Installation as a whole is an open issue. Putting in env/setup.cfg with the setting specific to that working environment works to a degree -- easy_install will pick it up if invoked from the env/ directory. But that doesn't work with setup.py develop, or setup.py install, or some other scenarios. The system distutils.cfg doesn't really work, because the only expansion it knows how to do is of user directories, so there's little way to pass interesting information in (like a "this is my setup.cfg" environmental variable or something). Maybe with $PYTHONPATH to indicate the working environment, and a distutils monkeypatch put into lib/python2.4/distutils/__init__.py? I played around with putting the path setup in sitecustomize, but that runs after site.py, and doesn't run at all if python -S is used, so it seems like it brings in too much before it can remove stuff.

Another option is a completely new python interpreter bound to the environment. Basically the virtual-python.py option.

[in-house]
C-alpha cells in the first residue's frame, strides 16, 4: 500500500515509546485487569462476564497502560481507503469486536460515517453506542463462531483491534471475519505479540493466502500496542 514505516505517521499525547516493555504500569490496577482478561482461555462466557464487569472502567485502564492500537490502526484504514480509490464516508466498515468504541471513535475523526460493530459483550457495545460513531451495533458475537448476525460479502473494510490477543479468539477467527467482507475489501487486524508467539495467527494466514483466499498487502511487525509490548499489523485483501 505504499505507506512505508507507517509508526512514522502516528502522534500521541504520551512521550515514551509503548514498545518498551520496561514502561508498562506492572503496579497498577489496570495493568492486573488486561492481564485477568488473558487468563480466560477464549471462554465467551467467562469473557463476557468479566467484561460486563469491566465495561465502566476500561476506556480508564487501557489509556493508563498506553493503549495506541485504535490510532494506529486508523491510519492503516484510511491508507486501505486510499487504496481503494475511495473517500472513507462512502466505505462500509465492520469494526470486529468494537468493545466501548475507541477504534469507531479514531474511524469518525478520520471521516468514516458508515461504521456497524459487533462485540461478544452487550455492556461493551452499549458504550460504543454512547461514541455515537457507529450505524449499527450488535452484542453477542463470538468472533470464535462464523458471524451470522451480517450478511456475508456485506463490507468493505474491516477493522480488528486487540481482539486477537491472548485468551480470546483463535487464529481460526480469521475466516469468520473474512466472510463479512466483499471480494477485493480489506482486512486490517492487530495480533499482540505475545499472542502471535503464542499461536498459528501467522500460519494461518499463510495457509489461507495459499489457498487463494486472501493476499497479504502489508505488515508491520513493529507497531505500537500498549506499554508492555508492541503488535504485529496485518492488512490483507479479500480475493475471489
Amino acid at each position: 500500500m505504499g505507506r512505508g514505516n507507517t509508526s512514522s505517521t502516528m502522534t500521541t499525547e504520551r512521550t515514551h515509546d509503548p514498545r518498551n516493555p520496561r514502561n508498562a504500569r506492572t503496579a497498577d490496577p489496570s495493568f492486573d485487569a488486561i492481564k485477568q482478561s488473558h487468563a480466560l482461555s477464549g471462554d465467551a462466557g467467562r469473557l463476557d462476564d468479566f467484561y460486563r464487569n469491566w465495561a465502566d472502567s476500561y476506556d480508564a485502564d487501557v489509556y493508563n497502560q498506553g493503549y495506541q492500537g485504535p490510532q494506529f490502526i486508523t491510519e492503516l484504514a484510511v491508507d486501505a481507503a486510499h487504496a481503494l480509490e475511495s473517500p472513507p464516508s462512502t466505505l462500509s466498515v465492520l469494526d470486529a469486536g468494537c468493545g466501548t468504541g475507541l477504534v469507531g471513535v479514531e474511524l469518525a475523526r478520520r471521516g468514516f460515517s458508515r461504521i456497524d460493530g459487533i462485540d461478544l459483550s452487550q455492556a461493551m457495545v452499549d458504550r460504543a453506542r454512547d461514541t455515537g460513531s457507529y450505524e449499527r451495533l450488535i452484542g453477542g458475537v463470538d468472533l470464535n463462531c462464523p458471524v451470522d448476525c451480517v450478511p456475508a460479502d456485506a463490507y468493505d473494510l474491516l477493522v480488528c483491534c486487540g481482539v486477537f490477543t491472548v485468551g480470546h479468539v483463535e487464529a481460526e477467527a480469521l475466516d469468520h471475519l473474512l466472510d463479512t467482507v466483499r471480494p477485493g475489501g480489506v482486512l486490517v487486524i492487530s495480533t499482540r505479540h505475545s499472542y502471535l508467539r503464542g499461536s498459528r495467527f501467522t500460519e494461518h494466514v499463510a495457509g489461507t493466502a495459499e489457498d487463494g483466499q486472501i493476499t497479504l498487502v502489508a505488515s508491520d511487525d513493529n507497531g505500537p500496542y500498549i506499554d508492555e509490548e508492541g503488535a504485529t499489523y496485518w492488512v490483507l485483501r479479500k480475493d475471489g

In this model using env/bin/python indicates the proper environment, and you'd have local installs of everything including easy_install. This fixes so many problems without crazy hacks that it strongly appeals to me, especially if we can make it somewhat lighter. I get this /usr/lib/python2.4.zip on my path, a file that doesn't usually exist; if we could create that zip on demand and use such a big-bundle-zip, that seems lighter and faster and nicer, especially if shared. If we just put .pyc files in the zip, and those .pyc files refer back to the actual module source (in /usr/lib/python2.4/), then tracebacks should also still work, I believe? No actual symlinks either, so it should work on Windows. I'm not entirely sure where I'm going with this, though.